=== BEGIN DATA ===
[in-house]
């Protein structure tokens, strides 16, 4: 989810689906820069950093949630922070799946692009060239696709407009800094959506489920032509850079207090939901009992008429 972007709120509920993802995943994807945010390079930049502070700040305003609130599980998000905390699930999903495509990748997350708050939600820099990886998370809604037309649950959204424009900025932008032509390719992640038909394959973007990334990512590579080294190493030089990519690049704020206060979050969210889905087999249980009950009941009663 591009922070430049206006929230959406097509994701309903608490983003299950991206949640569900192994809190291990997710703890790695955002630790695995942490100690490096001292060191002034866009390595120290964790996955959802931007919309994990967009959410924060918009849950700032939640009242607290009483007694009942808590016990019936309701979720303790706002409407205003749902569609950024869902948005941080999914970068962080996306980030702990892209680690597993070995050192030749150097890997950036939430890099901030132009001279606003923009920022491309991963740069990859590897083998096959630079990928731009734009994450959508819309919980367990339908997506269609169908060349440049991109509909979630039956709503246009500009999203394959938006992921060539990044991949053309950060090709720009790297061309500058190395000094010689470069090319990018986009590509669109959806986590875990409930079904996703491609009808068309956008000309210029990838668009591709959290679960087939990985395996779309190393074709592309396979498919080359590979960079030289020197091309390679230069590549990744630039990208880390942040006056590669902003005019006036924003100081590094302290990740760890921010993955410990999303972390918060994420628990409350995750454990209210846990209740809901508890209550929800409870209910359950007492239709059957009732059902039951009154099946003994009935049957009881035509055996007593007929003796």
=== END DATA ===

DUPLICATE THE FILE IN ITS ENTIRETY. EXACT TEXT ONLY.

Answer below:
[in-house]
């Protein structure tokens, strides 16, 4: 989810689906820069950093949630922070799946692009060239696709407009800094959506489920032509850079207090939901009992008429 972007709120509920993802995943994807945010390079930049502070700040305003609130599980998000905390699930999903495509990748997350708050939600820099990886998370809604037309649950959204424009900025932008032509390719992640038909394959973007990334990512590579080294190493030089990519690049704020206060979050969210889905087999249980009950009941009663 591009922070430049206006929230959406097509994701309903608490983003299950991206949640569900192994809190291990997710703890790695955002630790695995942490100690490096001292060191002034866009390595120290964790996955959802931007919309994990967009959410924060918009849950700032939640009242607290009483007694009942808590016990019936309701979720303790706002409407205003749902569609950024869902948005941080999914970068962080996306980030702990892209680690597993070995050192030749150097890997950036939430890099901030132009001279606003923009920022491309991963740069990859590897083998096959630079990928731009734009994450959508819309919980367990339908997506269609169908060349440049991109509909979630039956709503246009500009999203394959938006992921060539990044991949053309950060090709720009790297061309500058190395000094010689470069090319990018986009590509669109959806986590875990409930079904996703491609009808068309956008000309210029990838668009591709959290679960087939990985395996779309190393074709592309396979498919080359590979960079030289020197091309390679230069590549990744630039990208880390942040006056590669902003005019006036924003100081590094302290990740760890921010993955410990999303972390918060994420628990409350995750454990209210846990209740809901508890209550929800409870209910359950007492239709059957009732059902039951009154099946003994009935049957009881035509055996007593007929003796």